convent in France, and this letter he sent open for previous perusal to Lord Halifax. It was found to wish her joy of living in a free country! No sooner was the prison-rule relaxed than Lord Temple, who had once already called in vain, hastened ostentatiously to pay a visit to Wilkes. The same compliment was shown him by the Duke of Grafton; but in general men of character and station shrunk from any intercourse with this profligate adventurer. Wilkes had lost no time in applying for a writ of Habeas Corpus to the Court of Common Pleas, then presided over by Sir Charles Pratt, lately Attorney General, and afterwards Lord Chancellor Camden. Being carried before this eminent magistrate on the 3d of May, he (after a speech from his learned counsel, Serjeant Glynn,) spoke himself for an hour with no slight degree of flippancy, declaring that he had been “worse treated than any rebel “Scot.” At these words, so consonant to the popular humour of the moment, the crowd in Westminster Hall raised a great shout until the Lord Chief Justice with much dignity reproved them. Wilkes proceeded to say, that the Ministry adopted this mode of persecution because they had failed in their earlier attempts to corrupt him. The effrontery of this assertion cannot be fully appreciated without remembering that in fact Wilkes himself had been a disappointed suitor for place, and that from such disappointment had all his libels sprung. The Court took time to consider the arguments, and Wilkes was led back to the Tower amidst the acclamations of the mob. Three days afterwards he again appeared in Westminster to hear the judgment which the Lord Chief Justice delivered in the name of his brethren. Waiving the question as to the legality of General Warrants, which the Crown lawyers by a technical contrivance had avoided, Sir Charles Pratt pronounced Wilkes entitled to his discharge, from his privilege as a Member of Parliament, since that privilege holds good in all cases, except treason, felony, and an actual breach of the peace. “We are all of opinion,” Mahon, History. W. 3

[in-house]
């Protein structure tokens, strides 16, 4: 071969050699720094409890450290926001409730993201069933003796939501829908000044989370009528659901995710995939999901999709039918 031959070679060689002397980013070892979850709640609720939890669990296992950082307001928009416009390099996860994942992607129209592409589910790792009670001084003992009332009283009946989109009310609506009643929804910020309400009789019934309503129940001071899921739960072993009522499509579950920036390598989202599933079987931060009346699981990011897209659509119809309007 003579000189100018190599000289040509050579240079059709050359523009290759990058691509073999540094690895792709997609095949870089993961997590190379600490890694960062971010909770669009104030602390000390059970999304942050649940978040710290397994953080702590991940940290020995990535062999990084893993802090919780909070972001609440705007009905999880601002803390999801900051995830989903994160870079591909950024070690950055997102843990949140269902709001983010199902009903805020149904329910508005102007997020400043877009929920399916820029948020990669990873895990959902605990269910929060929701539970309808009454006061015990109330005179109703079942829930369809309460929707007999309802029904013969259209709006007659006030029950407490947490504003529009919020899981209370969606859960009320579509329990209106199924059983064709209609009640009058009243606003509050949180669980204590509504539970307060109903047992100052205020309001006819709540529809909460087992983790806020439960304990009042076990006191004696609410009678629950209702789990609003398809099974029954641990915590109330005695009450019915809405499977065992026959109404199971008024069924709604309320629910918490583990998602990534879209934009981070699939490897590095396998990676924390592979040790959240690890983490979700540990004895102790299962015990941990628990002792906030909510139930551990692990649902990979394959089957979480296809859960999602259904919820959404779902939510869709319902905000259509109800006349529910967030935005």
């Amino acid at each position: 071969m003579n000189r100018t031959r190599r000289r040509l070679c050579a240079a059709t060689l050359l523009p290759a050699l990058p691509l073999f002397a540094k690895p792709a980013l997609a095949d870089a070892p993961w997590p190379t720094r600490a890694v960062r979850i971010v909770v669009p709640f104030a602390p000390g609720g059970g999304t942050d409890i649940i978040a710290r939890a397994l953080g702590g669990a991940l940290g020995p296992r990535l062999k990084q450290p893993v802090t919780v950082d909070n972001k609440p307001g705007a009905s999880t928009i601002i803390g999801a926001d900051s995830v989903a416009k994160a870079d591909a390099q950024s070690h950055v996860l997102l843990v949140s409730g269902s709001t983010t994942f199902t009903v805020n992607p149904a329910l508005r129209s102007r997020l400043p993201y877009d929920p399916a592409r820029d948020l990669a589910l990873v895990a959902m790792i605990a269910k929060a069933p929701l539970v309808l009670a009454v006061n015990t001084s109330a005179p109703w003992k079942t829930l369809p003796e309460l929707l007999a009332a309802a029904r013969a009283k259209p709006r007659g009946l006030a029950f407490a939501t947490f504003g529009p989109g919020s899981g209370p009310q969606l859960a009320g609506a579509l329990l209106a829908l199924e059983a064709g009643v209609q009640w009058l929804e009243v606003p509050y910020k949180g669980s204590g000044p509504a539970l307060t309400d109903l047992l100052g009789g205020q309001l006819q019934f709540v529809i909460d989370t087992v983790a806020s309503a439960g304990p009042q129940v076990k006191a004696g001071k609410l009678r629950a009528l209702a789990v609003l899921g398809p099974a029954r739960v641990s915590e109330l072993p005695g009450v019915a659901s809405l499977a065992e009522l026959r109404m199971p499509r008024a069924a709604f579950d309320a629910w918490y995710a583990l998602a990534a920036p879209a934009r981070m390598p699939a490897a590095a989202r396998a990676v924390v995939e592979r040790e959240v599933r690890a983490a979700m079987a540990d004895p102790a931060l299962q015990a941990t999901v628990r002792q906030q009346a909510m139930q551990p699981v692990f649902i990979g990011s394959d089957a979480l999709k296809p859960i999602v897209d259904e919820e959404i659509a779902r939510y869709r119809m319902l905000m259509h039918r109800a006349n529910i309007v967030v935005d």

he said, “that a libel is not a breach of the peace; it tends “to a breach of the peace, and that is the utmost. But that “which only tends to a breach of the peace cannot be an “actual breach of it. In the case of the Seven Bishops, “Judge Powell, the only honest man of the four Judges, “dissented, and I am bound to be of his opinion, and to say “that case is not law, - but it shows the miserable condition “to which the law was then reduced. Let Mr. Wilkes be “discharged from his imprisonment.”* Much elated at this victory, and determined to pursue it to the utmost, Wilkes erected a printing press in his own house, pretended that his goods had been stolen by the messengers, set on foot an action for damages against them, and threatened Lord Egremont with a challenge as soon as these proceedings should be over. During the continued recess of Parliament he proceeded on a visit to his daughter at Paris, where he was himself challenged by Captain Forbes, a Scottish exile in the French service; the duel, however, being prevented by the interposition of the Lieutenant de Police. Meanwhile in England the Court could only show its chagrin by depriving him of his commission in the Buckinghamshire Militia. Earl Temple being looked upon, and not unreasonably, as his patron and his instigator, was dismissed from the Lord Lieutenancy of the same county, and likewise struck off the list of Privy Councillors, the former post being now bestowed on Lord Le Despencer. Such was the first campaign of that memorable Seven Years' War which the Government of England thought fit to wage against John Wilkes. Little blame beyond that of imprudence seems to reston the first proceedings,but far heavier the fault of those that followed, when, as will be seen, the powers of the House of Commons being brought into play, notwithstanding the popular voice, and against an Electoral